The street Laugavegur derives its name from the fact that it used to lead to the hot springs in Laugardalur, where Reykjavík‘s citizens did their laundry up until the 1930s.
Housewife‘s and servants went on foot for almost 2 miles, carrying a heavy load of laundry and washing utensils to the hot springs, across rough and dangerous terrain. Women usually tended to this work alone, although men sometimes helped in need.
The way to the hot springs in Laugardalur was a treacherous one; crossing a fen and several small brooks which could swell to great rivers when it rained. A number of women injured themselves doing this work, and some even lost their lives falling into the springs – dying from burns they sustained from the boiling hot water or drowning. The construction of a road from the center of Reykjavík to the hot springs began in 1885, to make it easier for workers to transport laundry to the hot springs.
The poet Margrét Jónsdóttir (1893-1971) depicts the harsh reality of these hard-working women in her poem about Thórunn, the old washerwoman who did laundry for wealthy families, while she lived in poverty.
by Margrét Jónsdóttir
Old Thorunn the washerwoman
Plods along, stunned and cold;
Another day of aching toil
Is finally all told.
Before her, winter’s snow-white bolts
Of softest wool unfold.
Many of our finest ladies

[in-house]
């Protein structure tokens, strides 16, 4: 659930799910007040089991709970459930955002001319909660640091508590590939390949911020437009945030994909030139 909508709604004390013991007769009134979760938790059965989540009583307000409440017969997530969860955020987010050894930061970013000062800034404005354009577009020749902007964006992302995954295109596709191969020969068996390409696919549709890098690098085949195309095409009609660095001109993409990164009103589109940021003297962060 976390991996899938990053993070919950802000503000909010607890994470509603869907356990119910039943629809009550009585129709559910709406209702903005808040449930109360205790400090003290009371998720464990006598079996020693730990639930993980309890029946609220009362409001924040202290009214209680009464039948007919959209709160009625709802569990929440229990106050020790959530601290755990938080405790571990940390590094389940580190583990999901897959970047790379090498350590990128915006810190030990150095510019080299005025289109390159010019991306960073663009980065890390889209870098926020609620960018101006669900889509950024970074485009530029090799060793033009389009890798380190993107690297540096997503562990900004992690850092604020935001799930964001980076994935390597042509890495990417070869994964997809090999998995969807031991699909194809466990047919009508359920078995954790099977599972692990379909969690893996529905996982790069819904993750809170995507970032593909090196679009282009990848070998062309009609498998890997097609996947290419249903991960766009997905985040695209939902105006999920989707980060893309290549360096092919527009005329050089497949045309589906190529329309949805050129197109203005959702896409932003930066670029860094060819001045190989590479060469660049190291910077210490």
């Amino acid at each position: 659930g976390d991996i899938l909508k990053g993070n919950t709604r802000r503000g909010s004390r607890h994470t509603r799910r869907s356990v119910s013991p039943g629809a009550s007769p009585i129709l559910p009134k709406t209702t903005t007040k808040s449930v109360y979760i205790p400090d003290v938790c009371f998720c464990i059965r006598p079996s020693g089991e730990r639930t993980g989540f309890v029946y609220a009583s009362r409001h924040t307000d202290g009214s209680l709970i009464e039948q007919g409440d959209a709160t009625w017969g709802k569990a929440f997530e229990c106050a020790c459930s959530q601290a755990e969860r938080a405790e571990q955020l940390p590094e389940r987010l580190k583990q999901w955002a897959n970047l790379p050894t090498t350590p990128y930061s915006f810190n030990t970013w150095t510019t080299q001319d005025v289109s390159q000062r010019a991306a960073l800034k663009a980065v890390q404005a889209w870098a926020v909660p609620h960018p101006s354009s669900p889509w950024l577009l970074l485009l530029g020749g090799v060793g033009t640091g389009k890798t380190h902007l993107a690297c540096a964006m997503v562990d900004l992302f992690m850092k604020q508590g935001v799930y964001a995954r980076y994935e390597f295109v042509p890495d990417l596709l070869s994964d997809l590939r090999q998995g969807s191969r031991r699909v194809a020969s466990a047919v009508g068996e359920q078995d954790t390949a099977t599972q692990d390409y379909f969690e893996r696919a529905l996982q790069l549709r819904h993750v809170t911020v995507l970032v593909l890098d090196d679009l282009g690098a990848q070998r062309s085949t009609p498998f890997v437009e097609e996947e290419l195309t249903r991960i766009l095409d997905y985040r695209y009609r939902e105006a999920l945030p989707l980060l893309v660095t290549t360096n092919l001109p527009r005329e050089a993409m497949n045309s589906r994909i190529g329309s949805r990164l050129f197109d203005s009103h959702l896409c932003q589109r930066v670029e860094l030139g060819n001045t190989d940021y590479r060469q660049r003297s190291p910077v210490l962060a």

Trust to old Thorunn’s brush;
Her work is wanted everywhere;
She won’t slack off or rush;
She’ll cross the bridge, she’ll climb the Slope;
She’ll come through rain or slush.
Swollen, knotted, bluish red hands,
Sloping shoulders, smarting feet,
That has long been Thorunn’s fashion
Plodding up and down the street;
From her headscarf stray locks dangle,
Long since gray, seldom neat.
Glance into the glittering brilliant
Color-spangled banquet hall:
Perfect collars, pure-white linen,
Choicest people, one and all,
So many sparkling, polished things!
“Be glad! Rejoice!” they call.
Old Thorunn came to scrub and shine
And then she spent the night
In her small hut that lacked a stove
And seldom caught the light;
Not many linens there, I think,
Got starched and pressed snow-white.
Was she ever young and blooming
Like the ladies on the Slope?
Did she have her own bright future,
Her loves, her faith, her hope?
Had she a right like you and me
To riches and broad scope?
Winter spreads its woollen homespun,
Winds the earth in clean fresh cloth,
Evens out, erases footprints;
Also yours, Thorunn, are lost.
Out of the clouds a crescent moon
Comes shining, pale and soft.
Translated by Sarah Brownsberger (unpublished)